Upon first glance, the demo for EA’s NHL 12 appears to be a retread of last year’s NHL 11.
Sure, the songs may have changed and Chicago and Philadelphia have been replaced by Vancouver and Boston but on the whole, the game remains fairly status quo — and I’m OK with that.
EA puts out a solid quality product and the developers are better off improving the game rather than continually reinventing it. The controls and gameplay are familiar, with minor tweaks made here and there.
The first noticeable change to the game is the menu screen. A cleaner interface means improved usability for the EA novice. Featured in the in-game menu screens, the design of the Game Manual and the easy accessibility to graphics tracking statistics such as shots, goals, and hits, are a very nice touch.
In the game, the biggest changes are made to the way the goaltender interacts with his surroundings. The goalie is now more a part of the game rather than just a static block who serves no purpose outside of protecting the net.
Players can now run the goalie, allowing for a new way to score goals and wreak havoc in front of the net. Any contact with the goalie, both before and after the whistle, results in quicker responses from the opposing skaters, who will immediately engage you in a battle around the net.
The goalie can be knocked down and pushed around. When pushes comes to shove, the goalies will even drop the gloves with each other.
The skaters, on the other hand, have not undergone many significant changes. Although it’s hard to verify this, it appears that a user has more control over receiving passes, as the game switches players a bit sooner than in previous versions. It takes a little bit of adjusting. At first, cross-ice passes made to players on the attack that are located outside of the viewable area of the screen could result in more offsides and more missed connections.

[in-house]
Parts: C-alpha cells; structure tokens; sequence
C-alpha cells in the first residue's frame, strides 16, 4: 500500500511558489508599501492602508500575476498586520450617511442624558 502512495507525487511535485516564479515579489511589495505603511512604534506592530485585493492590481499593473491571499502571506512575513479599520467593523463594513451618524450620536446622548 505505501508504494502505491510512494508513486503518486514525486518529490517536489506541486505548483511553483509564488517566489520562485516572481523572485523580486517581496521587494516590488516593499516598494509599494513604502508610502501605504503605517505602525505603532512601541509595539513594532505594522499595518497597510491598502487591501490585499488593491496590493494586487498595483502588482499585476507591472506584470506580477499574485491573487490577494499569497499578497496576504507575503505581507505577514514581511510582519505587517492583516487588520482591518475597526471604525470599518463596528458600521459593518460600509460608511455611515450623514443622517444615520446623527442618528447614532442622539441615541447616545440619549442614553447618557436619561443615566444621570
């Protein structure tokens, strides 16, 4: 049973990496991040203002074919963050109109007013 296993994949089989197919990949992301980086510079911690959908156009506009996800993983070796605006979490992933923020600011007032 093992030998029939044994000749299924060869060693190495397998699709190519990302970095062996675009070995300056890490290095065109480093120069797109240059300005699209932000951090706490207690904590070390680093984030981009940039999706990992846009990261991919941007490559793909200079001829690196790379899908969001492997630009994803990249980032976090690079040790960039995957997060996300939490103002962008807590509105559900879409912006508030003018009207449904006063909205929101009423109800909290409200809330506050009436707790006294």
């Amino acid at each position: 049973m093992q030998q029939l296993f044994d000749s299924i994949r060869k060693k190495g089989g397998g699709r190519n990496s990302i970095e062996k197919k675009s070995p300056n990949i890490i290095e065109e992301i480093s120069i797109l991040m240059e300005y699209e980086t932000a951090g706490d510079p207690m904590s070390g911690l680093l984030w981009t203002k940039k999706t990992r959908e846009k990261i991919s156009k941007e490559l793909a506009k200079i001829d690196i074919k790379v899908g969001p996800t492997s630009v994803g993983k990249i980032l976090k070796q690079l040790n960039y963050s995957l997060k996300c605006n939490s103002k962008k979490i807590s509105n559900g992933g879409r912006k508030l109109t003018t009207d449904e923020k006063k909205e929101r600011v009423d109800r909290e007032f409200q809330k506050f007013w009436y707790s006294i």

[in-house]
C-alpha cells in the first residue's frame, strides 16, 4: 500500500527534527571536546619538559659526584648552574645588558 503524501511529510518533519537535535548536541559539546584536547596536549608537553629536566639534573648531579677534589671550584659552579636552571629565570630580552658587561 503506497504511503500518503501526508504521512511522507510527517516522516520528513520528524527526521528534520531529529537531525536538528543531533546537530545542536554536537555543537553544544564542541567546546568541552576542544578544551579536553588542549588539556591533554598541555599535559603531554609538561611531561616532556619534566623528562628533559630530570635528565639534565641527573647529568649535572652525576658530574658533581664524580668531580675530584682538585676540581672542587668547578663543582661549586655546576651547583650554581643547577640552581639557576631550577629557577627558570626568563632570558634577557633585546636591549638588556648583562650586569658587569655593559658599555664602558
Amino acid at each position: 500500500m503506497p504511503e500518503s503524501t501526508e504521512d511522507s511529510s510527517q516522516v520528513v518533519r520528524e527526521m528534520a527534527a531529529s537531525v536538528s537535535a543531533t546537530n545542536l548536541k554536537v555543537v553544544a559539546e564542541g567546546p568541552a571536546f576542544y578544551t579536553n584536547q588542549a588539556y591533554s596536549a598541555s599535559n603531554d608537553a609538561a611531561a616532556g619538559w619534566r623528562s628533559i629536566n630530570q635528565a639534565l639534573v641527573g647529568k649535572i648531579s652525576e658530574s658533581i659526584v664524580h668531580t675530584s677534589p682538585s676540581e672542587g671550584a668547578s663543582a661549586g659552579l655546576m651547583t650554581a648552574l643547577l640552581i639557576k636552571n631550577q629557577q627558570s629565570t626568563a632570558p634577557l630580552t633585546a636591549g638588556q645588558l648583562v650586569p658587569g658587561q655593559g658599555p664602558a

Players also do a better job at reacting to lost pucks than in NHL 11. When the puck is poke checked away, the artificial intelligence kicks in and tries to gain control of the puck again.
In Be A Pro mode, the changes made are more of a setback than a step forward. A player will be assigned a task (ie. provide momentum, get more shots on goal, score a goal, etc.) and these tasks are a distraction from the actual game. Rather than play the position well and help the team out, gamers will be more inclined to take meaningless shots, play selfishly, and drop the gloves for the sole purpose of completing a task.
A user can now simulate ahead to his next shift, shortening the time he spends on the bench. The instant gratification is nice at first but fleeting. Doing this will detract from the realism of this mode and make it less appealing. Overusing this feature may kill the desire to continue playing Be A Pro mode in the long run.
As a personal aside, I still do not see the appeal of the Hockey Ultimate Team (HUT) mode and could never stick with it for more than a game or two. The setup and interface are counterintuitive and I have little interest in the concept. Others may find more value in HUT and I cannot provide any comments of worth to them.
One of the aspects that has been sorely lacking in recent hockey games has been the ability to play as classic teams. Hitting the ice as the ’87 or the Stanley Cup-winning Flyers teams was a great bonus. If the Legends available in NHL 12 is a step back towards that — with Wayne Gretzky and Jeremy Roenick both included as legends, maybe we can make Gretzky’s head bleed for super fan #99 over here? — then it’ll be easy to overlook the game’s glitches and consider this game to be a vast improvement.